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An increasing workload has Walker County's District Attorney's office asking for some help from an unusual source. But this pioneering partnership isn't a done deal yet.
Walker County District Attorney David Weeks is beginning to think there's no end in sight. Even putting in extra hours doesn't seem to put a dent in the workload piling up on him and his assistant D.A.'s.
" For example our misdemeanor case load, that's A and B misdemeanors, has increased over 100%. Our felony case load has increased, our juvenile case load has increased tremendously," said Weeks.
It's gotten so bad that Weeks has asked the city and county to go into partnership to hire a new attorney and split the salary 50-50, or about $30,000 a piece.
Weeks says it'll kill two birds with one stone since the city's been looking for legal help and it would get to share the prosecutor. And for now, the city agrees.
" Well certainly we want the case load to be reasonable and justice needs to be carried out in a timely fashion. I mean, I think that's very frustrating to citizens when it takes longer than it should," said council member Mickey Evans.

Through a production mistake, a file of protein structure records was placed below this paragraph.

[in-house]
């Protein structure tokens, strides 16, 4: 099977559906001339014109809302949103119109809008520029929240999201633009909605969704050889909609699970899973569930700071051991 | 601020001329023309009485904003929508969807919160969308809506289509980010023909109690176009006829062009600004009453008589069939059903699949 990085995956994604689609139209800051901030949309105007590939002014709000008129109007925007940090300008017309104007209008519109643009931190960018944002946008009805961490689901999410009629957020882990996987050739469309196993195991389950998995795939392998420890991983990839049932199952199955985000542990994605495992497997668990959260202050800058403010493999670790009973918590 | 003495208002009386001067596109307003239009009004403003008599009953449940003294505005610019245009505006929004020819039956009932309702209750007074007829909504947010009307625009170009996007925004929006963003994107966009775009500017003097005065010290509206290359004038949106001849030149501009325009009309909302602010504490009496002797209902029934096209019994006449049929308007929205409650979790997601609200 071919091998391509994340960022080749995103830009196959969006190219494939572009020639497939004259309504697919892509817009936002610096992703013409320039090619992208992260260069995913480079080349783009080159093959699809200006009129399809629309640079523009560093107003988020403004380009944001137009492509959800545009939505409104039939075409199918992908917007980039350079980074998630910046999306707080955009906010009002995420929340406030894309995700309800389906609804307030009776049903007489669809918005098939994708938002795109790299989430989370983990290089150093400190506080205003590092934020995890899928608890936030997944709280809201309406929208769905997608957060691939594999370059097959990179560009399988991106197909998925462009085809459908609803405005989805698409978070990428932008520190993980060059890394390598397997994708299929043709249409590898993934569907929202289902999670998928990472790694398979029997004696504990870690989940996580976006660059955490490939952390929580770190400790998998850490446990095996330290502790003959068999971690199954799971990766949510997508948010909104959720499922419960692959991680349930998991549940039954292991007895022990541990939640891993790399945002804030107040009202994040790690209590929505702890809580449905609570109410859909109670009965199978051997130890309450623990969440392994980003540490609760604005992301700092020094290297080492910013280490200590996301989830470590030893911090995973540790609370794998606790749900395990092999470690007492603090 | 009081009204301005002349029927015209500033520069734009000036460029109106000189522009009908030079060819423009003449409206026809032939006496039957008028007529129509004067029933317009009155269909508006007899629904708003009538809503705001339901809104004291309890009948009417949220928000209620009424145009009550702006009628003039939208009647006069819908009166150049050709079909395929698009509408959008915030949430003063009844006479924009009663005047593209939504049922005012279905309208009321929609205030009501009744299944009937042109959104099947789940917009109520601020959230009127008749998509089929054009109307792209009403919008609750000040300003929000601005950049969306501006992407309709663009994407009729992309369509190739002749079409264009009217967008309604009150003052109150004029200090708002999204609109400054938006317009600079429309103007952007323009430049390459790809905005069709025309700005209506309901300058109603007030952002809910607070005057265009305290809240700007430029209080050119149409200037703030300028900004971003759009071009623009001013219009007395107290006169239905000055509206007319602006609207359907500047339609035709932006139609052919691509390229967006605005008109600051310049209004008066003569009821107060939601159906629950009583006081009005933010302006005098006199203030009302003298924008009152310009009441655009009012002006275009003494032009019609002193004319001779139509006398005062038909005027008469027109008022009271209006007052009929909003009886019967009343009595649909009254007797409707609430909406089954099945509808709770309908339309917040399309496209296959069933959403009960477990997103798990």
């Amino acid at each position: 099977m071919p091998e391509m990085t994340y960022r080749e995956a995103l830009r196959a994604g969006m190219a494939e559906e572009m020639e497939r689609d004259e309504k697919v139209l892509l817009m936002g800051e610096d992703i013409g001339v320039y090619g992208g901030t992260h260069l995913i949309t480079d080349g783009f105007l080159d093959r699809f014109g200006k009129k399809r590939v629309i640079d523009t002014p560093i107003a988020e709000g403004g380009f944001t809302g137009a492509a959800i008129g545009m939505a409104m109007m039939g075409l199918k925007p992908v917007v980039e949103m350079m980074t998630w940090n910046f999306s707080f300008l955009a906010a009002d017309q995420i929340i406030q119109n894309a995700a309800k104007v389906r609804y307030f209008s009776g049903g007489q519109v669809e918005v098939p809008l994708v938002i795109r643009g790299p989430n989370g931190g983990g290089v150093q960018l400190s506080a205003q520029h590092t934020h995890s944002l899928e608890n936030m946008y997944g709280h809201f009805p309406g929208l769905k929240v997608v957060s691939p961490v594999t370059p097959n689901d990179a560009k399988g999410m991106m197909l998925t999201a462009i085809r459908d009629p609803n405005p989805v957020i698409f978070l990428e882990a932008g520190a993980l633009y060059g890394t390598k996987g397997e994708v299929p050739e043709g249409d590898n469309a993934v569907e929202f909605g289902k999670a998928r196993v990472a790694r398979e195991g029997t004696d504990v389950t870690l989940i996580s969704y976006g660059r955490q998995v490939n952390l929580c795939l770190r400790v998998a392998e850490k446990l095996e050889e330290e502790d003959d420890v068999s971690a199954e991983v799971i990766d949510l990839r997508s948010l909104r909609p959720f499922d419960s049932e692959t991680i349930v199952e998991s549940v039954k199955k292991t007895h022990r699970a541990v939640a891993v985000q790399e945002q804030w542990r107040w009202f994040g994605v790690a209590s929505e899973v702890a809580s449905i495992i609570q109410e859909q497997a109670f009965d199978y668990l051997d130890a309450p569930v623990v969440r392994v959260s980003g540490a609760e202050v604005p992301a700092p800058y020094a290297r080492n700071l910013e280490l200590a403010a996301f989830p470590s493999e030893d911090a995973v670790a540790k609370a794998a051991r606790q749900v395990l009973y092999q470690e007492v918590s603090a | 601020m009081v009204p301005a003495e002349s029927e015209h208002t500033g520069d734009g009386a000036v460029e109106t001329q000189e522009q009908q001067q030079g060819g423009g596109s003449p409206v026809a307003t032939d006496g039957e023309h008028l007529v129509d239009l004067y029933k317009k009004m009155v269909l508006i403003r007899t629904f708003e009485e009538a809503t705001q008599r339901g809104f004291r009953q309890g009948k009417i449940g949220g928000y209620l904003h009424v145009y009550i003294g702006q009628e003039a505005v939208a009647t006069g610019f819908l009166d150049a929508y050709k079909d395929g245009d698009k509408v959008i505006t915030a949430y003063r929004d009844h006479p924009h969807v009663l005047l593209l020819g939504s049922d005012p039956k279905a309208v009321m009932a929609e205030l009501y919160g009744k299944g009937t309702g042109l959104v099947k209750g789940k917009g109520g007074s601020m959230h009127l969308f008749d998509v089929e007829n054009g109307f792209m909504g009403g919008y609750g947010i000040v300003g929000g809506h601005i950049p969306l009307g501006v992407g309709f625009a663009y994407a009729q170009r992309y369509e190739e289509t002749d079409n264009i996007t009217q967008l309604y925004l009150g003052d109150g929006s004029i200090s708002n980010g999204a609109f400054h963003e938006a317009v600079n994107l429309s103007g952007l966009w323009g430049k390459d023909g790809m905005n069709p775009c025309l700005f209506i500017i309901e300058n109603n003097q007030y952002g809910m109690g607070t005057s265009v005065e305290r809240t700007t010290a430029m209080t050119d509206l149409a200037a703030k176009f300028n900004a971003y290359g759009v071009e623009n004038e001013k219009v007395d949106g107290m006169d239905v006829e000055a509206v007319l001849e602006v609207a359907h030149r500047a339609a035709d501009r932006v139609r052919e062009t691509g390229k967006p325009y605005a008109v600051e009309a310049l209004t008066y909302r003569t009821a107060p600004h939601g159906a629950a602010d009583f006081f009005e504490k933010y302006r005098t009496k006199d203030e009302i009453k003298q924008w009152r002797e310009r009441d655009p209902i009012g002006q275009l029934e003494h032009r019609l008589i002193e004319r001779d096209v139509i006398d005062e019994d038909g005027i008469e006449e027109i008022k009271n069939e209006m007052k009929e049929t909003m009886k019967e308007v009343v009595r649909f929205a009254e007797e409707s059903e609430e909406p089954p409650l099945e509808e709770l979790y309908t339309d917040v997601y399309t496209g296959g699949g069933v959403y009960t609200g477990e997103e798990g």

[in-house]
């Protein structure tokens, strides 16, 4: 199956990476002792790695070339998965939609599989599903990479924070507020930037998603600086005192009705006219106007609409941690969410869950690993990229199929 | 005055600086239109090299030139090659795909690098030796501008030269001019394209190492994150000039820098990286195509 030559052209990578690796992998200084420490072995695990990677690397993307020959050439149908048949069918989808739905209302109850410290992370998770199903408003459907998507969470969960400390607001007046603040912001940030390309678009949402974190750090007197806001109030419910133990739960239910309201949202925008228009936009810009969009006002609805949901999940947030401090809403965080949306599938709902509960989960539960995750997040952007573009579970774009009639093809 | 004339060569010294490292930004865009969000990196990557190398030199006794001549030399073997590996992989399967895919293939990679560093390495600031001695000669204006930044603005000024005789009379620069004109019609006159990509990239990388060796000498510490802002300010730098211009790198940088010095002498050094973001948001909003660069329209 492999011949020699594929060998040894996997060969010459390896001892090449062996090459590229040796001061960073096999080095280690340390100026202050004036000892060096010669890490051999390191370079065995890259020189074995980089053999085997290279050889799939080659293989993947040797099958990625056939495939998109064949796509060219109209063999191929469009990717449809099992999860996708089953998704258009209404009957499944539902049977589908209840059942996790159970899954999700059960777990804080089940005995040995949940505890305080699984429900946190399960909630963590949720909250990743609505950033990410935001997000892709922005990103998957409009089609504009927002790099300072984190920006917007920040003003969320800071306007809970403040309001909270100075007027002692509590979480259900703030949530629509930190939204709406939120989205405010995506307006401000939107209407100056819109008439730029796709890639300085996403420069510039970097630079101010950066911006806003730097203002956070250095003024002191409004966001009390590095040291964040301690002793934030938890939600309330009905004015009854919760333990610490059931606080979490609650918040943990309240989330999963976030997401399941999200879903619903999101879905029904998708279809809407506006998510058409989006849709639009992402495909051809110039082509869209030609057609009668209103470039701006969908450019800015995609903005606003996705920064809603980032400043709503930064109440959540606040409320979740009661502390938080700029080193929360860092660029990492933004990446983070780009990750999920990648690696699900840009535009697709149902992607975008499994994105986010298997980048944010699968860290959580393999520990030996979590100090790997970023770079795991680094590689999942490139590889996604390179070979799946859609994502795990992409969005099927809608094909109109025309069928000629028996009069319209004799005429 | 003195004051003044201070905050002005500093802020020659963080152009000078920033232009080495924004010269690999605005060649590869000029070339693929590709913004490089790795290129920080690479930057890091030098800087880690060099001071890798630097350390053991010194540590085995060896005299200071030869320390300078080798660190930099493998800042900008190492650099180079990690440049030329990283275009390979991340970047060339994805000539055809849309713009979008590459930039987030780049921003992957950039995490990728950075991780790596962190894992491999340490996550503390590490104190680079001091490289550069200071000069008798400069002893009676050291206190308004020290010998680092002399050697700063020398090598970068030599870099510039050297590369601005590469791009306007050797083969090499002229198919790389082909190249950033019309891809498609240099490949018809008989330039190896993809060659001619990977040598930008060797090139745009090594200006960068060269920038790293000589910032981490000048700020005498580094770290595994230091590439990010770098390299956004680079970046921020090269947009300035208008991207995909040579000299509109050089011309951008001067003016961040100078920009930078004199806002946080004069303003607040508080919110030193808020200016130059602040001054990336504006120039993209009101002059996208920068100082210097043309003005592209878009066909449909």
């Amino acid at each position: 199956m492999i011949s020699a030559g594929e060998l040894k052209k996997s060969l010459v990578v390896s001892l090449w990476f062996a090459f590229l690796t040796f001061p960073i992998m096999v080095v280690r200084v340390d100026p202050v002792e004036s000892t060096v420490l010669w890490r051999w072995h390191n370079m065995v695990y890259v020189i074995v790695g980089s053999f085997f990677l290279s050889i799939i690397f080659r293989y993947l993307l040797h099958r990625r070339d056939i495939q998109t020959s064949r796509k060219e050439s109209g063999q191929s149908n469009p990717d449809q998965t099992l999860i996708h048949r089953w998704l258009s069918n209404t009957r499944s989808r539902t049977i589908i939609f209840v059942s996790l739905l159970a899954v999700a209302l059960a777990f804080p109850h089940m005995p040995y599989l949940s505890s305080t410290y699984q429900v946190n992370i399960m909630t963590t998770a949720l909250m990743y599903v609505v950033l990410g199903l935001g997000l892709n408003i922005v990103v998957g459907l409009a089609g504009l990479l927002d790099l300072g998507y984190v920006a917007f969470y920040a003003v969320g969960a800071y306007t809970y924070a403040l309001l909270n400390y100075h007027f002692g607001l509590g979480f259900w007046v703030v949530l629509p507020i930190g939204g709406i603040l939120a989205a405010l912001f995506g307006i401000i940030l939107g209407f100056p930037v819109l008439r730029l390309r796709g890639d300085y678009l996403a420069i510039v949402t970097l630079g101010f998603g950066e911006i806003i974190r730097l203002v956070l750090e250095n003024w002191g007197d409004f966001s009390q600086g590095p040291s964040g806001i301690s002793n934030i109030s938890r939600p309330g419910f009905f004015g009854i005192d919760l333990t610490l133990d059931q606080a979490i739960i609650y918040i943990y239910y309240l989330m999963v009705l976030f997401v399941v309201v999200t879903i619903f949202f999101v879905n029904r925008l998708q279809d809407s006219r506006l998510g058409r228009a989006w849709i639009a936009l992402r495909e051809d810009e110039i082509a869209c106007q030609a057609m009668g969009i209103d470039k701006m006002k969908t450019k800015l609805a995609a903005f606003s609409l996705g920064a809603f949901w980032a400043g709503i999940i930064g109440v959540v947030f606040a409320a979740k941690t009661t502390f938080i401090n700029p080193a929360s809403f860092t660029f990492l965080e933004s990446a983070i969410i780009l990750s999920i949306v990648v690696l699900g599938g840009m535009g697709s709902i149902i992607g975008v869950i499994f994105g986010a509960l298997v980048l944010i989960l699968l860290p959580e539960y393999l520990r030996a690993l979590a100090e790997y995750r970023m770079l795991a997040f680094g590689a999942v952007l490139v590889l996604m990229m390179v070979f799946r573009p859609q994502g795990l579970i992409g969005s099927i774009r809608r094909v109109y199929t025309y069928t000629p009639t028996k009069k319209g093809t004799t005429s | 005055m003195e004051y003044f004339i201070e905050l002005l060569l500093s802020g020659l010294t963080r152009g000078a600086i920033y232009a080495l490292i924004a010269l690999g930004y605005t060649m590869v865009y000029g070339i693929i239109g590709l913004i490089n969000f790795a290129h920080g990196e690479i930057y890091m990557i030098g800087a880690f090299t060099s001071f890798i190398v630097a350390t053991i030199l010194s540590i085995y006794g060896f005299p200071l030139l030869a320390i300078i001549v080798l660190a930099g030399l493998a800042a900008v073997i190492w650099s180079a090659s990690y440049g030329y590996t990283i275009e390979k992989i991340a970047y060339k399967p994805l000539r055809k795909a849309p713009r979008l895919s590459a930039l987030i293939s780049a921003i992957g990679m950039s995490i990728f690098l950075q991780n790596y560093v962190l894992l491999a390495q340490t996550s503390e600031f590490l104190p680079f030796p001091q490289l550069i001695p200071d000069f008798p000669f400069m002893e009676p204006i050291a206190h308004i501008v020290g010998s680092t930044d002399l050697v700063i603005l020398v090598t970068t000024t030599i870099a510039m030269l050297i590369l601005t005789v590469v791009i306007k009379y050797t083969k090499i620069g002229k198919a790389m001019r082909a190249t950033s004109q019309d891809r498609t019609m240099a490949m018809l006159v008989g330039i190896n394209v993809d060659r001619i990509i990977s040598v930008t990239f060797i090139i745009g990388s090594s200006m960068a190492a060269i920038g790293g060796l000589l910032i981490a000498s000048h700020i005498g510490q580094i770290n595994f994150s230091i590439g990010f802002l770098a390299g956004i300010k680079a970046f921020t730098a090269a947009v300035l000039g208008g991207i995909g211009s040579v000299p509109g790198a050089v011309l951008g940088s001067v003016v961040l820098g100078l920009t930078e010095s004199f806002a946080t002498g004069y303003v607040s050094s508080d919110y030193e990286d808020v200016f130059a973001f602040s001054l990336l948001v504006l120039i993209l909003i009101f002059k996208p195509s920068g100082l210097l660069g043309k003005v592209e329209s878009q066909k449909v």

But the proposal failed with county commissioners by a 3 to 2 vote. The commissioners who voted no say they wanted to review next year's budget and see if the county could afford it.
" We all were looking at the time frame on this. It didn't come at the most opportune time. We are now involved in the budget for the 05-06 year," said County Judge Pierce.
County Judge Danny Pierce voted in favor of the measure, but understands other commissioners’ apprehension.
But there is still a glimmer of hope for the D.A.'s office. Once county commissioners look at their budget they could change their minds and agree to the partnership.
Weeks says the extra attorney would not only help lighten the case loads, but also help free up time to implement new ideas and programs.
" We need another attorney now. I don't see the need decreasing in the coming year," said Weeks.